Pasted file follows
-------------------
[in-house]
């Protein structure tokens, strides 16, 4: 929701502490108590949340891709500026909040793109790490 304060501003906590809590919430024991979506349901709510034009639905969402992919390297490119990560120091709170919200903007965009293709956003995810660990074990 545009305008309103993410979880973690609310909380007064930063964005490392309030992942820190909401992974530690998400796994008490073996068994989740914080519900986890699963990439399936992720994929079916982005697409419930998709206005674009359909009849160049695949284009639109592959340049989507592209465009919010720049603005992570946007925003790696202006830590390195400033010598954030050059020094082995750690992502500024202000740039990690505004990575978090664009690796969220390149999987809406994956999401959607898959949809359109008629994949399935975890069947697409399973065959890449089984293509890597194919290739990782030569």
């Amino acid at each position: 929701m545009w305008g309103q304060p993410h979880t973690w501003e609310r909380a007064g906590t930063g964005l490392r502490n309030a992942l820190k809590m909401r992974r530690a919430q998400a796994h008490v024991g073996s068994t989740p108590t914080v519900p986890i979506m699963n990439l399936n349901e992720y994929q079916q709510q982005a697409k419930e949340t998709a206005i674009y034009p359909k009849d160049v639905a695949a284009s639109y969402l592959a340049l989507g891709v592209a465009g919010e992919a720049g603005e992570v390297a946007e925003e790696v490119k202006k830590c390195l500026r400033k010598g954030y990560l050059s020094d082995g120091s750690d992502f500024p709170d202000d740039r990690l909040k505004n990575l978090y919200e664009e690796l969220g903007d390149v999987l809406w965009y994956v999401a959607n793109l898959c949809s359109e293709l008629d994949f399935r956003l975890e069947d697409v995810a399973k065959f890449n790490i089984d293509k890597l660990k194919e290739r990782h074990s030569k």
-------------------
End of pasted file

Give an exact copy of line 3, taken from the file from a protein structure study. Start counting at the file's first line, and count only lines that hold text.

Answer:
């Amino acid at each position: 929701m545009w305008g309103q304060p993410h979880t973690w501003e609310r909380a007064g906590t930063g964005l490392r502490n309030a992942l820190k809590m909401r992974r530690a919430q998400a796994h008490v024991g073996s068994t989740p108590t914080v519900p986890i979506m699963n990439l399936n349901e992720y994929q079916q709510q982005a697409k419930e949340t998709a206005i674009y034009p359909k009849d160049v639905a695949a284009s639109y969402l592959a340049l989507g891709v592209a465009g919010e992919a720049g603005e992570v390297a946007e925003e790696v490119k202006k830590c390195l500026r400033k010598g954030y990560l050059s020094d082995g120091s750690d992502f500024p709170d202000d740039r990690l909040k505004n990575l978090y919200e664009e690796l969220g903007d390149v999987l809406w965009y994956v999401a959607n793109l898959c949809s359109e293709l008629d994949f399935r956003l975890e069947d697409v995810a399973k065959f890449n790490i089984d293509k890597l660990k194919e290739r990782h074990s030569k």